The Bears’ offense is still figuring out “who they are and what they want to be,” as quarterback Nick Foles said.
Well, we know what the Bears’ offense is. They’re bad. Just straight up bad.
Consider this: The Bears had seven plays of 10 or more yards before fourth quarter garbage time in Nashville. They averaged 20.9 yards on those plays. Pretty good, right?
On the plays immediately following those chunk gains, the Bears in total lost seven yards. Lost. Seven. Yards. They averaged minus-one yard right after seemingly putting a worse-than-okay defense on its heels.
That right there is a clear display of the rot that’s taken hold inside Matt Nagy’s offense over the last two years.
Add in the Bears converting 13 percent of their third downs against the worst third down defense in the NFL (Tennessee entered Week 9 allowing opponents to convert 62 percent of their third downs) and you get a pretty bleak outlook on the next seven games of the 2020 season.
But if Nagy's offense is going to be this bad – like, competing with the New York Jets for the league’s worst offense bad – the least they could do is stop committing so many damn penalties. They’re not bad because they’re undisciplined. They’re bad, and also undisciplined.
Right now, watching the Bears' offense is like watching an overmatched boxer slug himself in the stomach a few times before getting into the ring with Mike Tyson. What's that cliche about a "puncher's chance?" The Bears don't have a puncher's chance as long as they continue to play undisciplined football.
And it’s uncanny how those Bears' penalties, at least on Sunday, came at the absolute most soul-crushing times.
The Bears took over possession with just under a minute left in the first half in Titans’ territory, presenting a great opportunity to pick up 15-20 yards and give Cairo Santos a shot at a field goal going into halftime. On first-and-10, Charles Leno Jr. was flagged for a false start. On first-and-15, Rashaad Coward was flagged for illegal use of hands.
“You get to a point there at the end of the half where you get a couple completions and you’re just going backwards instead of forwards,” Nagy said. “And when you have that – and then the rest of the game, there’s just some stuff that went on that it just makes it hard.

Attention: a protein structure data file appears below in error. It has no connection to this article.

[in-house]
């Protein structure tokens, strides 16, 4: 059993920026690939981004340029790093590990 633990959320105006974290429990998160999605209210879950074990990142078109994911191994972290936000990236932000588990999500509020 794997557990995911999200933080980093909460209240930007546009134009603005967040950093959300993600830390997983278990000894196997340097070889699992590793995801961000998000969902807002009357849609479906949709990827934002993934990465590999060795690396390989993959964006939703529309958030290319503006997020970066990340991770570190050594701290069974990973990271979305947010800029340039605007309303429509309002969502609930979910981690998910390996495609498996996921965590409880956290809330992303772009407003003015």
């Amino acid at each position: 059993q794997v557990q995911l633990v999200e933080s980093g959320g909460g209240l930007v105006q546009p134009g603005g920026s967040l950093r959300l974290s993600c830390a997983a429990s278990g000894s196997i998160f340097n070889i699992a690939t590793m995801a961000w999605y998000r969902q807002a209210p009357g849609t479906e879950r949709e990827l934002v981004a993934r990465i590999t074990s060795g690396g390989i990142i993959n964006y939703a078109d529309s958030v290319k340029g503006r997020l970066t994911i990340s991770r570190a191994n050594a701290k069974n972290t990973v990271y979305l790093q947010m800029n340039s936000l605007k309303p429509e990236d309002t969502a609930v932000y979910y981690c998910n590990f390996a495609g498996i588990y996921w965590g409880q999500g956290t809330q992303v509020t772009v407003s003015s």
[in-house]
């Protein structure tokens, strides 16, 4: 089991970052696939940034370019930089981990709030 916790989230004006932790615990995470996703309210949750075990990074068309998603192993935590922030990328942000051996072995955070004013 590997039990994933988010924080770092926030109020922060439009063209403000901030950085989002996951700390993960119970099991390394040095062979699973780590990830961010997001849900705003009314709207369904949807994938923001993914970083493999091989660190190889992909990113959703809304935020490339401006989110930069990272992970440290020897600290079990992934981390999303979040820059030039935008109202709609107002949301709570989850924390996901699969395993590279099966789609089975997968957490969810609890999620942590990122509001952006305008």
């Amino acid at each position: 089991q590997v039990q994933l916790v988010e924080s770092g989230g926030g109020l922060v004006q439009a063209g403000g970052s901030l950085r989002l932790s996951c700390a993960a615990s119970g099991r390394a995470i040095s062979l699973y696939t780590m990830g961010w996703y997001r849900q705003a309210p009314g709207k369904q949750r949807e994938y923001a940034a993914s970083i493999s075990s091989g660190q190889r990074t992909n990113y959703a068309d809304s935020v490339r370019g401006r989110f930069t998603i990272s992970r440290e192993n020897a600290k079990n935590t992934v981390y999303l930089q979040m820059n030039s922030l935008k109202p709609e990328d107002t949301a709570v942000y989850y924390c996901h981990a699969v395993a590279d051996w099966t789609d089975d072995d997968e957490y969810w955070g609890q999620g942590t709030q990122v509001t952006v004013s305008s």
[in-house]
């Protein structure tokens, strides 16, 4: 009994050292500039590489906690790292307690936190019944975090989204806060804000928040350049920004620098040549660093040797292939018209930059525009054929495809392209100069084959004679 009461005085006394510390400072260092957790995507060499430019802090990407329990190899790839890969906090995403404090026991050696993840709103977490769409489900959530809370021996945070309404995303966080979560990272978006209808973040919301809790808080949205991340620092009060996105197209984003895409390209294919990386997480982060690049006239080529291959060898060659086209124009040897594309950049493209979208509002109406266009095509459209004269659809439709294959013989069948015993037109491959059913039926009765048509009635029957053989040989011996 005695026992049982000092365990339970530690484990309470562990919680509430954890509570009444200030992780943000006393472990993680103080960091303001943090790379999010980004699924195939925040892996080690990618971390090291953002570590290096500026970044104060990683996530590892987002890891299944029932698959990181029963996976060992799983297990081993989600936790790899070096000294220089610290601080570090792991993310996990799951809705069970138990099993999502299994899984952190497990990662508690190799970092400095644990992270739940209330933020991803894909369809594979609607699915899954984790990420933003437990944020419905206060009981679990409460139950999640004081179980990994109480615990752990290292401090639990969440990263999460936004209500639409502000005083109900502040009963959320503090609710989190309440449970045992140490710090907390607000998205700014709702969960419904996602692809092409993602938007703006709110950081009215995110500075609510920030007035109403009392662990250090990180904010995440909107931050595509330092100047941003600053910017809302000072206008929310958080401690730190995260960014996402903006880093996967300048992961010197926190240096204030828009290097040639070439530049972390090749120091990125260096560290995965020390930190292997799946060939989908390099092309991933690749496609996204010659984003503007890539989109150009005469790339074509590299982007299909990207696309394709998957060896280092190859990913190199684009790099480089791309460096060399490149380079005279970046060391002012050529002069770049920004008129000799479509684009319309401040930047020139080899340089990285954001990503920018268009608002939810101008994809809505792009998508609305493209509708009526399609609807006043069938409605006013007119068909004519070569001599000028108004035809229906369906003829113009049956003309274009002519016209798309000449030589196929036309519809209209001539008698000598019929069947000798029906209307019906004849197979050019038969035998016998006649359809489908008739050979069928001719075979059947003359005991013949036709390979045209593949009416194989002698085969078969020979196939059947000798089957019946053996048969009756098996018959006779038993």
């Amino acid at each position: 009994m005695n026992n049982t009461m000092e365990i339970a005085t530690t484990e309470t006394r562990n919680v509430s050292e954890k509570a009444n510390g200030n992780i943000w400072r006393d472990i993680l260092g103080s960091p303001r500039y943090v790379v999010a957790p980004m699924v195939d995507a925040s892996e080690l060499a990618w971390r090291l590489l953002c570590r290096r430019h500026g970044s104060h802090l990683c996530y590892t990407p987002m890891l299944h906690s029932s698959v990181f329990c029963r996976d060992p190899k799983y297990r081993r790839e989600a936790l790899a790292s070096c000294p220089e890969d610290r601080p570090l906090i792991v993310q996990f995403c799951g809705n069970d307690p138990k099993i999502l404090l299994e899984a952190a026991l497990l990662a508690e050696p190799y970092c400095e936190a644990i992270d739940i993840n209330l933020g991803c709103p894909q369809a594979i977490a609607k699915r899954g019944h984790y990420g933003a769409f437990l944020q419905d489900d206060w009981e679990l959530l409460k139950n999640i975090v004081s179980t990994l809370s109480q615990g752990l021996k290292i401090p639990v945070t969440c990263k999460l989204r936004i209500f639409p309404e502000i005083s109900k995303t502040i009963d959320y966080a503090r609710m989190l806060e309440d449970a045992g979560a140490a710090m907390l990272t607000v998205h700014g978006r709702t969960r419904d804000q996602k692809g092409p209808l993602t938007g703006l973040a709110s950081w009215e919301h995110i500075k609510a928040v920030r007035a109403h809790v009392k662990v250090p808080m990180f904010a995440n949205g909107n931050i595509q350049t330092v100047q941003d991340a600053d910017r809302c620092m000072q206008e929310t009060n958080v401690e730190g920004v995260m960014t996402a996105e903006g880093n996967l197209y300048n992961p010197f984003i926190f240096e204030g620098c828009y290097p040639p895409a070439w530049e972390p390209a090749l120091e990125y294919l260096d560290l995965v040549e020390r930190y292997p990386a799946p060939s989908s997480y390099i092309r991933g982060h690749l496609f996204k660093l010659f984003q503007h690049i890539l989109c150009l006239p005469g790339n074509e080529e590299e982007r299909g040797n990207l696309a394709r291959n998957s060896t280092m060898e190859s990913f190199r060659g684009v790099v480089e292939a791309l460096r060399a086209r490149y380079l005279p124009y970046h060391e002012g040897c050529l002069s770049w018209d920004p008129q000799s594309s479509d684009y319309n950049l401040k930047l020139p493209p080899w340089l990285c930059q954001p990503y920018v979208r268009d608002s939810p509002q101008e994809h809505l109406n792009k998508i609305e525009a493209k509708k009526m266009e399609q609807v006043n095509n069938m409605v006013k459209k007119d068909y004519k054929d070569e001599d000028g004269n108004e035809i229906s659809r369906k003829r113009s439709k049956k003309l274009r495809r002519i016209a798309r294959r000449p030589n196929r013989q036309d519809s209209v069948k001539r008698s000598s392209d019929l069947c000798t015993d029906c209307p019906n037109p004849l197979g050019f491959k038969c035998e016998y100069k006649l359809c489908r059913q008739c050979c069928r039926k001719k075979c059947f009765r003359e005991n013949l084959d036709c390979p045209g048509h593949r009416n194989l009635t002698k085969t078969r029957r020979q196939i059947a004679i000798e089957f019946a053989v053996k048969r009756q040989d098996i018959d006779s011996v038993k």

“And we’re not in a position right now offensively to make things hard. That’s a simple fact.”
The Bears still made it hard for their broken offense after halftime, too.
On their first drive of the third quarter, the Bears had a fourth-and-1 at the Titans’ 31-yard line. Nagy did the right thing, not settling for a long field goal but aggressively trying to capitalize on a burst of momentum against this, again, suboptimal Titans defense.
Left guard Arlington Hambright, the Bears’ seventh-round pick starting his first NFL game, jumped before the snap. False start, loss of five. Nagy kept the offense on the field only to have tight end Jimmy Graham, starting his 120th NFL game, jump before the snap. False start, loss of five.
Fourth and inches became fourth and 11. The Bears punted.
“That's something where we have to look at the film and just talk, coaches and players, and figure it out,” Foles said. “I don't have that answer for you but I will say when we clean that up, it will help us in those situations because we will be able to keep the chains moving and have another set of downs. That will be a big emphasis for us."
And it’s not just penalties. For a while on Sunday, Barkevious Mingo was the Bears’ leading rusher despite being, you know, a linebacker. His 11-yard dash on a fake punt could’ve been a spark. The Bears had to call timeout right after it to get the right personnel on the field.
“We had a substitution with a wide receiver that was just a little bit off there,” Nagy said. “And I wanted to make sure that we were perfect. I didn’t want to do what happened last week where we had a 5-yard penalty and we just – so that happens. That probably happens across the league more than you think. And right now it’s a little magnified just because of our situation.”
Right. It is magnified because of the Bears’ “situation.” The situation is the Bears’ offense is bad and may not have a fix for being so bad.
Leaders need to step up and lead, coaches need to step and coach to reverse this trending lack of discipline. Being bad and being undisciplined can be two different things. The Bears are making them one in the same.
And they’re making themselves an unwatchable, embarrassing offense that – gulp – the nation will get to see, again, in primetime next Monday night.